One Thousand Posts

This is the 1000th post I’ve published on this blog. It all started almost eight years ago when my cousin Judy Ruzicka, a Brotman second cousin, suggested that instead of emailing my research discoveries to all the Brotman cousins, I create a blog where people could subscribe and see my research. I had at that time read and followed a few blogs, but had never thought about creating one. Judy did the initial setup on WordPress, and I started to publish. Haltingly at first. Posting one census record or death record and adding a few words.

This was my first post. No commentary or analysis, just an image.

Bessie was Joseph's second wife and mother of five children

Bessie Brod Brotman Moskowitz—the first image I posted back in September 2013

And then it grew. I started realizing that I could tell stories about the relatives I was researching. I could put together narratives, and when I started doing that, I could see where I had holes in my research or where I needed more sources. And suddenly I found that I had more than my Brotman cousins reading along. I had other bloggers reading as well. And I started reading their blogs, and that gave me ideas for my own research and my own writing.

From there I discovered I could share my blog on Facebook and connect with more researchers and learn even more about family history research. The blog became a bigger and bigger part of my life. I at one point was posting three or four times a week and writing posts that were sometimes 3000 words. But I then learned that sometimes too much is too much. People didn’t want to read that much in one day or that often. So I cut my publishing schedule to twice a week and my post lengths to about 1000 words.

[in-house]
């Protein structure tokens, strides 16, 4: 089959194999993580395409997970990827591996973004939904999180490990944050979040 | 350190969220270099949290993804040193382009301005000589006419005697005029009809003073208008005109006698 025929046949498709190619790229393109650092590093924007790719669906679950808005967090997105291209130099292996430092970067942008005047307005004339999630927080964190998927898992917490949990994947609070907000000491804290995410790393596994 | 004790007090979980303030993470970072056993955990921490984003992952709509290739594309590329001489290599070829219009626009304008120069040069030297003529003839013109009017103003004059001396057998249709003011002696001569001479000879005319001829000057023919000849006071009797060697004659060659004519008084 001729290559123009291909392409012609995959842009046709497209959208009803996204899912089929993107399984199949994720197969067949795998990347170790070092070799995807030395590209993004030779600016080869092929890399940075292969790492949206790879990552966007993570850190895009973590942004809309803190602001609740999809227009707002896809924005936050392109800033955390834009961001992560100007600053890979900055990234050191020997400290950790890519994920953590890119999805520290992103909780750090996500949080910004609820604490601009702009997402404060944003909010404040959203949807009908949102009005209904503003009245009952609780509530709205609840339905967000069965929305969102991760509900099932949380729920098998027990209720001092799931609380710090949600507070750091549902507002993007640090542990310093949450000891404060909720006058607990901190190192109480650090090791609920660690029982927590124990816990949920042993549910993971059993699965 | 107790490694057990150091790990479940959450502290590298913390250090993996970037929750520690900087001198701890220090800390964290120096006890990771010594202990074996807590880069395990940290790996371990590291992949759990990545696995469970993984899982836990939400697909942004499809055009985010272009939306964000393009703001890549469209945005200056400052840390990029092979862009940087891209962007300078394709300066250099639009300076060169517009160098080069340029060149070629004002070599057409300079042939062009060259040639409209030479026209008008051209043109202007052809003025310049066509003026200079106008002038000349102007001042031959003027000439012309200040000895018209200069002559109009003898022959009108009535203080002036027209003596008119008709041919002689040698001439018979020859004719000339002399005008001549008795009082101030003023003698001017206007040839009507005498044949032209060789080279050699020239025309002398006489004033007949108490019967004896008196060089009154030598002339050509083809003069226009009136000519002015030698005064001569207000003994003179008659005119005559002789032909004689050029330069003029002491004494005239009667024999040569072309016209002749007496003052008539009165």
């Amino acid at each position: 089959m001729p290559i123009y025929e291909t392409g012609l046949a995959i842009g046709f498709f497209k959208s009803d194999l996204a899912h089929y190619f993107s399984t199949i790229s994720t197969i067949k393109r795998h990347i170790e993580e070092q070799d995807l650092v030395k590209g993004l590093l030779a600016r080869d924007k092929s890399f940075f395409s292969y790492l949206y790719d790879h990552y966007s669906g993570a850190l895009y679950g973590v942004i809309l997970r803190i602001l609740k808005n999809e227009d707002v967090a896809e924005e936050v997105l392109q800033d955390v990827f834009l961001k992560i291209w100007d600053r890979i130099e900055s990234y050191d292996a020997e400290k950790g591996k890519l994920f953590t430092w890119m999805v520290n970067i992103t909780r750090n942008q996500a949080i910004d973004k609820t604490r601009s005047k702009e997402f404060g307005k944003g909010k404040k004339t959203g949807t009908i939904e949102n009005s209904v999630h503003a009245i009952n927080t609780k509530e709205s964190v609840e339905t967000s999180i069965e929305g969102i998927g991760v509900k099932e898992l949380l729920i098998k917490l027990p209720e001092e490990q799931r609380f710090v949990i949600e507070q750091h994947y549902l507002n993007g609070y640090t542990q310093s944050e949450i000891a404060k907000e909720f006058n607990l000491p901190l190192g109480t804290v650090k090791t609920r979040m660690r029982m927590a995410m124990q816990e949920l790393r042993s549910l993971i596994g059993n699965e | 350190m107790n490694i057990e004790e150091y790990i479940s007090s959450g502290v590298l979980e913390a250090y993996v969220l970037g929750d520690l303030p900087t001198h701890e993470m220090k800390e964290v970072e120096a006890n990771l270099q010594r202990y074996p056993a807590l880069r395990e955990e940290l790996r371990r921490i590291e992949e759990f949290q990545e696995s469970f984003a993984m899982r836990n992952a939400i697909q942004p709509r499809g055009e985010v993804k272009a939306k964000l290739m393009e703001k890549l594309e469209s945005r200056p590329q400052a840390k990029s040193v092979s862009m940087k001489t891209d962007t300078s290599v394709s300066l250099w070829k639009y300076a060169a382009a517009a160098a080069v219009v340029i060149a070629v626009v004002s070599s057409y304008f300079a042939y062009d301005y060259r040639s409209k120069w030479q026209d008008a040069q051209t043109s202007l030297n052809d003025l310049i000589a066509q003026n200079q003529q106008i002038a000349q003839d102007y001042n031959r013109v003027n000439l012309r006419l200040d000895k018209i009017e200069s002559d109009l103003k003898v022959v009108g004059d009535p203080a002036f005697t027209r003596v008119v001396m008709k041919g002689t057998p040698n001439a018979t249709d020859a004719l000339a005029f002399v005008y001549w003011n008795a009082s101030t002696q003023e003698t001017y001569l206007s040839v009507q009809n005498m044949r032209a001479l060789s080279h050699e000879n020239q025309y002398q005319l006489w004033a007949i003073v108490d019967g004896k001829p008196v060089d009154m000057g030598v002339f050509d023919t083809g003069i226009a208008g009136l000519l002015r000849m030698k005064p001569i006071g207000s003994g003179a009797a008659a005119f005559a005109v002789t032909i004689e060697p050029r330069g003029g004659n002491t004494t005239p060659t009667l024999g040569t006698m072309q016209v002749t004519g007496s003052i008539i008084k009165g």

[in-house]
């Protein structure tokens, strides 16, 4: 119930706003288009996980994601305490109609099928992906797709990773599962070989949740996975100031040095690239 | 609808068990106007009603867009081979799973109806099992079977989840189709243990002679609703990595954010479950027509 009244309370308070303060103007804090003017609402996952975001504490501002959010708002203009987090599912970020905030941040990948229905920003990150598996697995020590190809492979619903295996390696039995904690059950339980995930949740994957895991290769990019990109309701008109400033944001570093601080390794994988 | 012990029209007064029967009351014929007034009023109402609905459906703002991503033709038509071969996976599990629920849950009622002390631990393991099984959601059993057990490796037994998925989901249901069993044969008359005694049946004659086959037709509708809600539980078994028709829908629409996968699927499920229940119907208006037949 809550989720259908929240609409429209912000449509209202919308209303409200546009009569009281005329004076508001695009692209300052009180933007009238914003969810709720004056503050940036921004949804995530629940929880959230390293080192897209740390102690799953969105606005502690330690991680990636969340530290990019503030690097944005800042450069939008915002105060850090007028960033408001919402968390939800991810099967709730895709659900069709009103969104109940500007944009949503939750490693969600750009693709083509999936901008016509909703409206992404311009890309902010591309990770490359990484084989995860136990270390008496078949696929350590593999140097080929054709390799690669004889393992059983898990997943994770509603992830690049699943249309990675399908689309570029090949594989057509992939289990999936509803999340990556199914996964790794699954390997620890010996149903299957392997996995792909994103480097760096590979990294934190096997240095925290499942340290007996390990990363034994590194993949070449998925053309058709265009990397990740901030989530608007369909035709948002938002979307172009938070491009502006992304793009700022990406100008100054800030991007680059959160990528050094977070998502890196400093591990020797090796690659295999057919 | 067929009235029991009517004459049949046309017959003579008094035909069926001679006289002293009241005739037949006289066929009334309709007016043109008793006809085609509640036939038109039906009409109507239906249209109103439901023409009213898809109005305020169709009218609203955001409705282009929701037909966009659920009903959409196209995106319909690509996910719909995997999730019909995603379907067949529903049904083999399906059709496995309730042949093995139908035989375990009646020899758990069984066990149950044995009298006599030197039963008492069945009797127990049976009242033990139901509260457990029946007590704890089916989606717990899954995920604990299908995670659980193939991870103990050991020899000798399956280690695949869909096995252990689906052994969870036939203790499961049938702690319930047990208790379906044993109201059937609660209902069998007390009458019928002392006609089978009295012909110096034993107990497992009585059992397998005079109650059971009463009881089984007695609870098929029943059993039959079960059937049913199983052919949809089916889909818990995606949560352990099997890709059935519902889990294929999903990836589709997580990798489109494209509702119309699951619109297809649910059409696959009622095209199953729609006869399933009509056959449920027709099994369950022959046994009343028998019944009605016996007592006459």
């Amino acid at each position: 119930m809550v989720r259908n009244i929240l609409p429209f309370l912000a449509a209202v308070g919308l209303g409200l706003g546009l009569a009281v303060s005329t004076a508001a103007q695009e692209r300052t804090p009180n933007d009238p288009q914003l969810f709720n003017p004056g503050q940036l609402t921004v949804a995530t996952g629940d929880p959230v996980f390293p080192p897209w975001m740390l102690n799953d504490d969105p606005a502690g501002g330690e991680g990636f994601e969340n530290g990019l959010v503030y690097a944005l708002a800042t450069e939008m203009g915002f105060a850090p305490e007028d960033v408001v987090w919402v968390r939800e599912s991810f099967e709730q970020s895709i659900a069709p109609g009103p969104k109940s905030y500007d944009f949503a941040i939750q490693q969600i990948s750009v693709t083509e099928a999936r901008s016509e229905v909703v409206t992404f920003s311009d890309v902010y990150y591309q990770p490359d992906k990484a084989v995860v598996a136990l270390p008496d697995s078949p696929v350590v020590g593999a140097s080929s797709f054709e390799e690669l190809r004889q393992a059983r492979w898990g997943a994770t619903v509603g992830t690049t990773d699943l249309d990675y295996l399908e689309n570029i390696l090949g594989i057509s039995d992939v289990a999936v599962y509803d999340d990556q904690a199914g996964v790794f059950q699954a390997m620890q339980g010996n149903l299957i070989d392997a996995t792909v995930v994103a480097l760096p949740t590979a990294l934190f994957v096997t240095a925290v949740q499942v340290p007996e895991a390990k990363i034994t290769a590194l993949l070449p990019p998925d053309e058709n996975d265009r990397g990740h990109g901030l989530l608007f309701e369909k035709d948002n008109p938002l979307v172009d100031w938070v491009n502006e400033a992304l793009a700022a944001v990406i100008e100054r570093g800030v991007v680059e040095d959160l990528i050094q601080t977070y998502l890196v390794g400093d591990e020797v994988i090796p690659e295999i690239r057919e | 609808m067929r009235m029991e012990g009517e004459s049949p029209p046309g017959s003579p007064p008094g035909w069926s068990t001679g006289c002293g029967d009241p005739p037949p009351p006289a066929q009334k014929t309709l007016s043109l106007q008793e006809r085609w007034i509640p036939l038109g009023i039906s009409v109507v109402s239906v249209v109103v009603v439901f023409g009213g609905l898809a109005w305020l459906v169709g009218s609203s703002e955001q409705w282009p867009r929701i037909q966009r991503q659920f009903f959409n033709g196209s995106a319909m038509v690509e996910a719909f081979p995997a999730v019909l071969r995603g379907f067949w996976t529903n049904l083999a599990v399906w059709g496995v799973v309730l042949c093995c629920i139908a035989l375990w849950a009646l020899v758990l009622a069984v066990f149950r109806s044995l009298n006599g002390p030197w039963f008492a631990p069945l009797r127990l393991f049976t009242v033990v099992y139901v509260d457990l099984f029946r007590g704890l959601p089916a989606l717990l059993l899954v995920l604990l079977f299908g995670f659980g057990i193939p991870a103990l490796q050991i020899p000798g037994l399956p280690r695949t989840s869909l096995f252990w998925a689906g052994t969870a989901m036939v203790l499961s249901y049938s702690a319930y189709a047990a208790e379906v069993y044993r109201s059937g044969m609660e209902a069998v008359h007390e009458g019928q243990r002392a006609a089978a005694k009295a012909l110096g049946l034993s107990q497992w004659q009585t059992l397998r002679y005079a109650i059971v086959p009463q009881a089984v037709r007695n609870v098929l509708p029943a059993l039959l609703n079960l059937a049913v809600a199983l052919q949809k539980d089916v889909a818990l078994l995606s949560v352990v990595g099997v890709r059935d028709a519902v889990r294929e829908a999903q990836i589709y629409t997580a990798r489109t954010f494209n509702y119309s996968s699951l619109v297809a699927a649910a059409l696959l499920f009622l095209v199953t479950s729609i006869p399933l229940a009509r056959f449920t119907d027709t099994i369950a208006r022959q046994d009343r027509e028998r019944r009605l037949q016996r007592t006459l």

Then the best part started to happen. Cousins started to find me through my blog. Someone would Google their grandfather’s name or their great-grandmother’s name and find them mentioned on my blog. They would contact me, and I would learn more about that part of my family—often leading to photographs, letters, documents, and memoirs and memories. The blog itself became a way of advancing my research. Today I have connected with well over 200 living cousins, many because they found my blog.

Joseph Brotman’s headstone, the avatar I use for WordPress and for my blog

So as I post Number 1000, I wanted to stop and recognize and thank all those who have supported this endeavor by reading, commenting, sharing, and finding my blog. From Judy Ruzicka, who started it all, to all the family members, friends, and fellow genealogy and other bloggers who read the blog—whether periodically or regularly—thank you for giving me this platform to share and expand my family history project.

Now—on to post 1001! I will be taking a break to spend some time with my kids, but I’ll be back in a couple of weeks.